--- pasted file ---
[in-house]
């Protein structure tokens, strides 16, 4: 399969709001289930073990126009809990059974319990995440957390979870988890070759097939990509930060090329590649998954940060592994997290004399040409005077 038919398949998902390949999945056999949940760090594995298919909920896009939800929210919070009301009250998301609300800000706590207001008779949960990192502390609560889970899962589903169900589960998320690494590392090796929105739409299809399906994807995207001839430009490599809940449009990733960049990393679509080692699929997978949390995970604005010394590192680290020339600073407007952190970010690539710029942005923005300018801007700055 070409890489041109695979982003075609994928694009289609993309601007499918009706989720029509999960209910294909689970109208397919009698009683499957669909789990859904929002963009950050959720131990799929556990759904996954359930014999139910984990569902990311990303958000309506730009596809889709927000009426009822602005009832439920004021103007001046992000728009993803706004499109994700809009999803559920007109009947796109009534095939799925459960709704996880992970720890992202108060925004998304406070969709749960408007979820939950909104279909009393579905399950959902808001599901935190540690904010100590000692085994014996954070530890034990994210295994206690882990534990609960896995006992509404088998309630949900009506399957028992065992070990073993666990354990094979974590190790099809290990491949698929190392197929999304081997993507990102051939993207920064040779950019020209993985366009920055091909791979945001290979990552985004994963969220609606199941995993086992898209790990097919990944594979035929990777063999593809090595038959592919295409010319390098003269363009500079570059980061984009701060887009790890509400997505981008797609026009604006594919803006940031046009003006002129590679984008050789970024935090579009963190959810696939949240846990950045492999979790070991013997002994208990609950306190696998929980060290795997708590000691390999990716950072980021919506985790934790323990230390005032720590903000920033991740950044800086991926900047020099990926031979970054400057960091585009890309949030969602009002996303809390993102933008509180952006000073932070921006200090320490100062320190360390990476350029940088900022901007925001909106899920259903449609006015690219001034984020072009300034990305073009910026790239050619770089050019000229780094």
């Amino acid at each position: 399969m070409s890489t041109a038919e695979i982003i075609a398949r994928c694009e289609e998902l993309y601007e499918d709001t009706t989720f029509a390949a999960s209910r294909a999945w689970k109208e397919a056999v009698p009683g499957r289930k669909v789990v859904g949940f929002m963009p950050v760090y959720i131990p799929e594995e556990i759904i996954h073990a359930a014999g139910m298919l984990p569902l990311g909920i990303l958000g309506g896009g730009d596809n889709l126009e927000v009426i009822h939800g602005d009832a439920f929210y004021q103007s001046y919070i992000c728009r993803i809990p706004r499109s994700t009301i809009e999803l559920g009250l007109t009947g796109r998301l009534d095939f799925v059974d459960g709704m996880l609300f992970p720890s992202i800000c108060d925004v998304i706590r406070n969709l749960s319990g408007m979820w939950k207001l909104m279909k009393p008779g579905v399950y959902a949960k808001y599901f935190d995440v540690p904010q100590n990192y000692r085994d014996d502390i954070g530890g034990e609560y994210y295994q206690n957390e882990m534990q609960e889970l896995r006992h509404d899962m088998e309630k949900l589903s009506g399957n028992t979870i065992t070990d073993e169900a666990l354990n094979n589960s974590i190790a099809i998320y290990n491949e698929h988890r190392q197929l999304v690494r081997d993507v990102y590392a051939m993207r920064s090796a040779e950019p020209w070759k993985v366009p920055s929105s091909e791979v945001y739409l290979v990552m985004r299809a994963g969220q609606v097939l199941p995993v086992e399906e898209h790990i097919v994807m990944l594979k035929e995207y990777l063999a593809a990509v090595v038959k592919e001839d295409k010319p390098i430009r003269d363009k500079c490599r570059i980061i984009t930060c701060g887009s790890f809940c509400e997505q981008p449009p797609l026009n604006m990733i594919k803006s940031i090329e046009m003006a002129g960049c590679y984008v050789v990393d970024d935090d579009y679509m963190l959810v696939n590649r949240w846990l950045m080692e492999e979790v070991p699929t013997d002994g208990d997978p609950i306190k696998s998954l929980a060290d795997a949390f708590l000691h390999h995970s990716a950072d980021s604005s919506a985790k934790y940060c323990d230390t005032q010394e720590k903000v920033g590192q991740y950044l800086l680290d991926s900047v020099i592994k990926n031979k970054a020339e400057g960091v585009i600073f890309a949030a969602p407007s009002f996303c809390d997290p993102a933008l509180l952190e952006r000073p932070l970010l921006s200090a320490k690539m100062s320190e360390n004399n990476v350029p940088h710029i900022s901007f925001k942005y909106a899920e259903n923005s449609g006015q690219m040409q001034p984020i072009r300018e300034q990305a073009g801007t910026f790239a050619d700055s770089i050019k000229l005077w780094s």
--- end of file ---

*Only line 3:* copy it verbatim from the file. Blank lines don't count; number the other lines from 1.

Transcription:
């Amino acid at each position: 399969m070409s890489t041109a038919e695979i982003i075609a398949r994928c694009e289609e998902l993309y601007e499918d709001t009706t989720f029509a390949a999960s209910r294909a999945w689970k109208e397919a056999v009698p009683g499957r289930k669909v789990v859904g949940f929002m963009p950050v760090y959720i131990p799929e594995e556990i759904i996954h073990a359930a014999g139910m298919l984990p569902l990311g909920i990303l958000g309506g896009g730009d596809n889709l126009e927000v009426i009822h939800g602005d009832a439920f929210y004021q103007s001046y919070i992000c728009r993803i809990p706004r499109s994700t009301i809009e999803l559920g009250l007109t009947g796109r998301l009534d095939f799925v059974d459960g709704m996880l609300f992970p720890s992202i800000c108060d925004v998304i706590r406070n969709l749960s319990g408007m979820w939950k207001l909104m279909k009393p008779g579905v399950y959902a949960k808001y599901f935190d995440v540690p904010q100590n990192y000692r085994d014996d502390i954070g530890g034990e609560y994210y295994q206690n957390e882990m534990q609960e889970l896995r006992h509404d899962m088998e309630k949900l589903s009506g399957n028992t979870i065992t070990d073993e169900a666990l354990n094979n589960s974590i190790a099809i998320y290990n491949e698929h988890r190392q197929l999304v690494r081997d993507v990102y590392a051939m993207r920064s090796a040779e950019p020209w070759k993985v366009p920055s929105s091909e791979v945001y739409l290979v990552m985004r299809a994963g969220q609606v097939l199941p995993v086992e399906e898209h790990i097919v994807m990944l594979k035929e995207y990777l063999a593809a990509v090595v038959k592919e001839d295409k010319p390098i430009r003269d363009k500079c490599r570059i980061i984009t930060c701060g887009s790890f809940c509400e997505q981008p449009p797609l026009n604006m990733i594919k803006s940031i090329e046009m003006a002129g960049c590679y984008v050789v990393d970024d935090d579009y679509m963190l959810v696939n590649r949240w846990l950045m080692e492999e979790v070991p699929t013997d002994g208990d997978p609950i306190k696998s998954l929980a060290d795997a949390f708590l000691h390999h995970s990716a950072d980021s604005s919506a985790k934790y940060c323990d230390t005032q010394e720590k903000v920033g590192q991740y950044l800086l680290d991926s900047v020099i592994k990926n031979k970054a020339e400057g960091v585009i600073f890309a949030a969602p407007s009002f996303c809390d997290p993102a933008l509180l952190e952006r000073p932070l970010l921006s200090a320490k690539m100062s320190e360390n004399n990476v350029p940088h710029i900022s901007f925001k942005y909106a899920e259903n923005s449609g006015q690219m040409q001034p984020i072009r300018e300034q990305a073009g801007t910026f790239a050619d700055s770089i050019k000229l005077w780094s």